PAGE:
This is the Long Term Care category of the Broad REach Benefits blog. At Broad Reach Benefits, we focus on employers that have between 30 and 500 benefit eligible employees. We’re employee benefit specialists, not a big box brokerage firm or payroll company with a sales force peddling policies.
Some employers may want to be selective and treat employees differently for purposes of group health plan benefits. For example, employers may consider implementing the following plan designs:
-A health plan “carve-out” that insures only select groups of employees (for example, a management carve-out);
– Different levels of benefits for groups of employees; or
– Varied employer contribution rates based on employee group.
In general, employers may treat employees differently, as long as they are not violating federal rules that prohibit discrimination in favor of highly compensated employees. These rules currently apply to self-insured health plans and arrangements that allow employees to pay their premiums on a pre-tax basis. The nondiscrimination requirements for fully insured health plans have been delayed indefinitely.
Employers should also confirm that any health plan rules do not violate other federal laws that prohibit discrimination. In addition, employers with insured plans should confirm that carve-out designs comply with any minimum participation rules imposed by the carrier.
Health Plan Design—General Rules
In general, a health plan will not have problems passing any applicable nondiscrimination test when the employer treats all of its employees the same for purposes of health plan coverage (for example, all employees are eligible for the health plan, and the plan’s eligibility rules and benefits are the same for all employees). However, treating employees differently may make it more difficult for a health plan to pass the applicable nondiscrimination tests. Examples of plan designs that may cause problems with nondiscrimination testing include:
- Only certain groups of employees are eligible to participate in the health plan (for example, only salaried or management employees);
- The health plan has different employment requirements for plan eligibility (for example, […]
On Friday, March 24, 2017, the U.S. House of Representatives’ Speaker Paul Ryan pulled from the floor the American Health Care Act (AHCA), the proposed legislation to repeal and replace the Affordable Care Act (ACA), once it was clear that the bill was short on votes to pass. Effectively, this means the AHCA will not survive to become law and, at this time, any future efforts to repeal and replace the ACA are uncertain. This may mean, as Speaker Ryan said shortly after the announcement that the bill was […]
Long-term care (LTC) insurance is a benefit that seems ripe for the needs of today’s workforce. Yet, when employers offer employees the chance to purchase long-term care coverage through the workplace, the participation is usually low. (Typically, LTC insurance is offered as a voluntary benefit, for which an employee pays the entire premium.) A study contracted by the U.S. Department of Health and Human Services (HHS) found that, while purchase rates varied considerably among the group of surveyed employers, 40% saw participation rates below 2%. A separate study published by the Employee Benefit Research Institute (EBRI) found employee participation rates for LTC insurance averaged less than 10%. […]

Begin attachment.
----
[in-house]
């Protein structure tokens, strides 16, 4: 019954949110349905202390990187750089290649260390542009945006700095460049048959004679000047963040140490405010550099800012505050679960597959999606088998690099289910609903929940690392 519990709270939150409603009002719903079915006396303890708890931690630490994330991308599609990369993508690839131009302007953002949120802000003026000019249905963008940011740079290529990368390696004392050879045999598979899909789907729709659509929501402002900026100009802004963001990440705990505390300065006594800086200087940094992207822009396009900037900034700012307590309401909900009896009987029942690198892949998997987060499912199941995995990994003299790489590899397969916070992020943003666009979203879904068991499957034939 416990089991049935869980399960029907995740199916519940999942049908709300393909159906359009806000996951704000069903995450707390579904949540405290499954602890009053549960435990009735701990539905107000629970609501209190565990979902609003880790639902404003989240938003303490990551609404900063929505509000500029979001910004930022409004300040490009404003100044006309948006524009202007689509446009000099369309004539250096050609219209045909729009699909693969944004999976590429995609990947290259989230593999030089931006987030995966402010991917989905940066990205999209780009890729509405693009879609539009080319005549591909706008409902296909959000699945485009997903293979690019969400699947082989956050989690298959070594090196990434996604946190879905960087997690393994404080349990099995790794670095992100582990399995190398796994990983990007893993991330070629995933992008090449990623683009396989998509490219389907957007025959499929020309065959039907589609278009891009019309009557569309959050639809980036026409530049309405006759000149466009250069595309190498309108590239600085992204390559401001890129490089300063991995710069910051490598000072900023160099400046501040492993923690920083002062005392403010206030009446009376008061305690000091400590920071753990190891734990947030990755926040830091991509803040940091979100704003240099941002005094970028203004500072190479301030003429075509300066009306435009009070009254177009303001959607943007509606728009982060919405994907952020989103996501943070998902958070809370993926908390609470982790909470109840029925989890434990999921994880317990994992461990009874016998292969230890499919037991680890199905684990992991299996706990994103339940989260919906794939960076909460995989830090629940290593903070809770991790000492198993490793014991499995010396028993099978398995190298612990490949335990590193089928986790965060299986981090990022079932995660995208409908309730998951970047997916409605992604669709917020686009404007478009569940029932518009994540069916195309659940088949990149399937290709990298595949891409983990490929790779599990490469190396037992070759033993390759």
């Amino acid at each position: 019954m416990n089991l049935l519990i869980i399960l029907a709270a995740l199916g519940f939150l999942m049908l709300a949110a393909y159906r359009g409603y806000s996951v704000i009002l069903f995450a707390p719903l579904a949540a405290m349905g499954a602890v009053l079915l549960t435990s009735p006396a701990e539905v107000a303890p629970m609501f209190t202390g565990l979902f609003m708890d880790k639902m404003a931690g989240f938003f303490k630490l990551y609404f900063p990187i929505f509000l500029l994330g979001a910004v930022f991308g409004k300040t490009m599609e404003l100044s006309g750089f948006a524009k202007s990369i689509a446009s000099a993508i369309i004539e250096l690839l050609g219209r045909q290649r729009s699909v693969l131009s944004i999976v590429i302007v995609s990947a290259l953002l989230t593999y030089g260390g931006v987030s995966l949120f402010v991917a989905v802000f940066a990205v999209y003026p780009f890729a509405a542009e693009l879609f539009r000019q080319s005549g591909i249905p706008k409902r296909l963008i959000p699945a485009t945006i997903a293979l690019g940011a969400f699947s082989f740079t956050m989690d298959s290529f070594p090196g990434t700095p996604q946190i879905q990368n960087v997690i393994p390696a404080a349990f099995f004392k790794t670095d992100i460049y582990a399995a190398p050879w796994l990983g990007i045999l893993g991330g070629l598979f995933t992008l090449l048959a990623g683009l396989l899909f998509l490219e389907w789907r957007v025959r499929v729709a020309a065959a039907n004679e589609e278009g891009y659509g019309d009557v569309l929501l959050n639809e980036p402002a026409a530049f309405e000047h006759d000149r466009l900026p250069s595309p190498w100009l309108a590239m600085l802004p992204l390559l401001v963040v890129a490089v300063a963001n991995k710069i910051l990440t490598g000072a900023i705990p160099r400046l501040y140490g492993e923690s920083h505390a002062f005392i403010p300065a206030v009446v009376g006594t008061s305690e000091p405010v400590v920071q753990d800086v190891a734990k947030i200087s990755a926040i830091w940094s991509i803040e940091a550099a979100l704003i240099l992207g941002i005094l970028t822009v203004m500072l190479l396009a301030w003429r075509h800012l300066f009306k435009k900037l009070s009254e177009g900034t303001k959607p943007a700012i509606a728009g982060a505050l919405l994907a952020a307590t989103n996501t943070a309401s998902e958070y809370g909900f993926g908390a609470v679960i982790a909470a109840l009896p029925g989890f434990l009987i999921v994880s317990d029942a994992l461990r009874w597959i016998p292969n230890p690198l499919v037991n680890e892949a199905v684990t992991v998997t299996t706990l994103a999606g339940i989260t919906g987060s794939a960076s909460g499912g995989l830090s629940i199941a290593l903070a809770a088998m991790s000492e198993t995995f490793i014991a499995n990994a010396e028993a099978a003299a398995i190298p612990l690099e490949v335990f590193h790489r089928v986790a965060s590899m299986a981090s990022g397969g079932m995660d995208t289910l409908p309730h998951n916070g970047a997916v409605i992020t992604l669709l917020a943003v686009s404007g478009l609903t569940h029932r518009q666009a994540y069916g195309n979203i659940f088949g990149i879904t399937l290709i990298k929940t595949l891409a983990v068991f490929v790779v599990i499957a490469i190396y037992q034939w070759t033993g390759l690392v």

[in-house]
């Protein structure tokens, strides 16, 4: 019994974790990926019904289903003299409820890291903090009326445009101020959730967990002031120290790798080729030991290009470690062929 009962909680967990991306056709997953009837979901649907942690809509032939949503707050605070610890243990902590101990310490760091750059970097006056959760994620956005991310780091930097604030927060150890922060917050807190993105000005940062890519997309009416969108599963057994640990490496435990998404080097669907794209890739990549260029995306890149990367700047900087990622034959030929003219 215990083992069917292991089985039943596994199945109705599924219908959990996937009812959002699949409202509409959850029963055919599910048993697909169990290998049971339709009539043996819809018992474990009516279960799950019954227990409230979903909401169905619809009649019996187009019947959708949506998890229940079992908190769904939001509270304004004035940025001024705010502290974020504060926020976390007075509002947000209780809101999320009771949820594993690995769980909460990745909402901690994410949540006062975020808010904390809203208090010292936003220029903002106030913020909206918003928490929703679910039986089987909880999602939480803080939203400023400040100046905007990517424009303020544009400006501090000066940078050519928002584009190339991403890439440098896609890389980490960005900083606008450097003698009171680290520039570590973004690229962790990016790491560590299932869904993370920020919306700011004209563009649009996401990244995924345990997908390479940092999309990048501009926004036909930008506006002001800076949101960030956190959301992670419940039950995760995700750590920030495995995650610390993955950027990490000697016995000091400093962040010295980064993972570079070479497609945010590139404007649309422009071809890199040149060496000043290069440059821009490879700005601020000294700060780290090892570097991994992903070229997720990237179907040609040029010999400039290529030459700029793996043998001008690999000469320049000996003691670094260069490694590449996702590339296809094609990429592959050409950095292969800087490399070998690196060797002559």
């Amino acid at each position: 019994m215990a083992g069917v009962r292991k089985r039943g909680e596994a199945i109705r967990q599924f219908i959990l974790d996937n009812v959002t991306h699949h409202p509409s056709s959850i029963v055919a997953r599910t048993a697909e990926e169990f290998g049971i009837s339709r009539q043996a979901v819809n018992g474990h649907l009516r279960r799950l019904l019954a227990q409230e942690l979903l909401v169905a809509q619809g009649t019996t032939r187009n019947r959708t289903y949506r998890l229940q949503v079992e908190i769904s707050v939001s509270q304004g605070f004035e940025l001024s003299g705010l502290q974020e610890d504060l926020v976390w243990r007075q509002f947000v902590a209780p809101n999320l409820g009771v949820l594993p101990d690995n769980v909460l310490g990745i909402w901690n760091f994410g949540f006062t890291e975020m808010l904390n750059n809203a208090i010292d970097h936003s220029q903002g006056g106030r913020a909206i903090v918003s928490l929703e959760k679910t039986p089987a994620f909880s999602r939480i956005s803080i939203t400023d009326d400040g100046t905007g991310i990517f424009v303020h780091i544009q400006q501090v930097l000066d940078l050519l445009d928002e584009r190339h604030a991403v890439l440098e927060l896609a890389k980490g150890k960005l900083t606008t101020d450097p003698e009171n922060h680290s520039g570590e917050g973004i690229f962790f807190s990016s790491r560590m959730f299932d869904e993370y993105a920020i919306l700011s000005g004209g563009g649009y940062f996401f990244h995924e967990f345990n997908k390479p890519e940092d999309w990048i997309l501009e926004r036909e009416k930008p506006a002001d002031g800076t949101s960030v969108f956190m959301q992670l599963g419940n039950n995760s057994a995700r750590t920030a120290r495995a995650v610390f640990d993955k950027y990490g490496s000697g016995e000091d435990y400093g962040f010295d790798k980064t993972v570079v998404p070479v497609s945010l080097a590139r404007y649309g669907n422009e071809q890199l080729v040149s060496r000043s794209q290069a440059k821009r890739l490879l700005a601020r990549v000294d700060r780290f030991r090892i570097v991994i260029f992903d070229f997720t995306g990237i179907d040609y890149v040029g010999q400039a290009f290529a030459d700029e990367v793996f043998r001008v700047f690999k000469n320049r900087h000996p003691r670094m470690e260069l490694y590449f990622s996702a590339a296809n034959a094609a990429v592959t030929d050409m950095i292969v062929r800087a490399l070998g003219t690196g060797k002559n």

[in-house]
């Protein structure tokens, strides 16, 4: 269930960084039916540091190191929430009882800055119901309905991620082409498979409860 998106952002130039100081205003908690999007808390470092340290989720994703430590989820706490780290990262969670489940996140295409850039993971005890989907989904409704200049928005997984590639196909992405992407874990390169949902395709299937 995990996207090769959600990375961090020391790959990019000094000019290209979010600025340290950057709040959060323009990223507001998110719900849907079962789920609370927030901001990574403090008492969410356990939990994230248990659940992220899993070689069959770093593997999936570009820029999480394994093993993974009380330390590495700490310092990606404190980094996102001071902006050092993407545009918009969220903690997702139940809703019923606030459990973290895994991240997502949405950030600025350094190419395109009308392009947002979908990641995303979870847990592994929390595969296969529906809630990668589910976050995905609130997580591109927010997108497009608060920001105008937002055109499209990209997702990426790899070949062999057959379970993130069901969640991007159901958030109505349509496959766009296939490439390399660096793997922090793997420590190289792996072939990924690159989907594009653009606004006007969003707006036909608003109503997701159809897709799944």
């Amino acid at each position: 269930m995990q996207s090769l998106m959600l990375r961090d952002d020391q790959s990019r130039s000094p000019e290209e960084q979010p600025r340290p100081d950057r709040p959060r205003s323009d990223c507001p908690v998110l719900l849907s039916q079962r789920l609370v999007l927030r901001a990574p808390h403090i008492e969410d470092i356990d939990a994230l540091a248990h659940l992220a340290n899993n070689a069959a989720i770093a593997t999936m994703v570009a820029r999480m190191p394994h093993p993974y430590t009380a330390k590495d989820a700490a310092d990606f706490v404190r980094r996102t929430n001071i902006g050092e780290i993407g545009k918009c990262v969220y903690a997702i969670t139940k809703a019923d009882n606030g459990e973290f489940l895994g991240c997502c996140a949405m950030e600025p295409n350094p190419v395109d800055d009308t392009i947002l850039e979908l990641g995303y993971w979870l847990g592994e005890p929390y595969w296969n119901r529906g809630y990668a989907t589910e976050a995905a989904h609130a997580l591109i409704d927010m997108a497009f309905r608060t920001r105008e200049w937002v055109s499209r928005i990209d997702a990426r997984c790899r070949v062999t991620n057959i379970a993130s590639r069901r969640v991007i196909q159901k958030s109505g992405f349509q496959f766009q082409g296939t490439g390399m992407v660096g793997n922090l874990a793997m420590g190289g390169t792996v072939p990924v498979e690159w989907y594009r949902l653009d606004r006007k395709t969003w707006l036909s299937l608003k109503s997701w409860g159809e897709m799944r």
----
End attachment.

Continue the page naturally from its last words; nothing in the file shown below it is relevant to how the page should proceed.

There is a growing awareness and concern surrounding steadily rising long-term care costs and the fact that our population is living longer, thereby creating an increased demand for inventive solutions. Many employers have heard this demand loud and clear and are seeking methods that will provide their employees with the financial protection they need in the event that they should need long-term care.
One such solution is offering employees group long-term care insurance programs. Adding this new addition to an existing employee benefit plan is quickly gaining esteem from employers and employees alike, as these long-term care insurance products are reasonably priced, while still being offered through highly rated insurance companies.
Four Ways The Employer Benefits In Offering Group Long-Term Care Insurance
1. One of the most frequently complained about aspects of the employer to employee relationship is that the employer doesn’t care about their overall welfare and that of their dependents. Offering a long-term care insurance program can build and strengthen employee morale and loyalty, as it directly shows that the employer is considering the welfare of their employees and employee dependents.
2. Adding an additional benefit, such as a long-term care product, enhances company attractiveness. In doing so, the employer is more likely to obtain and retain highly skilled and highly qualified employees. […]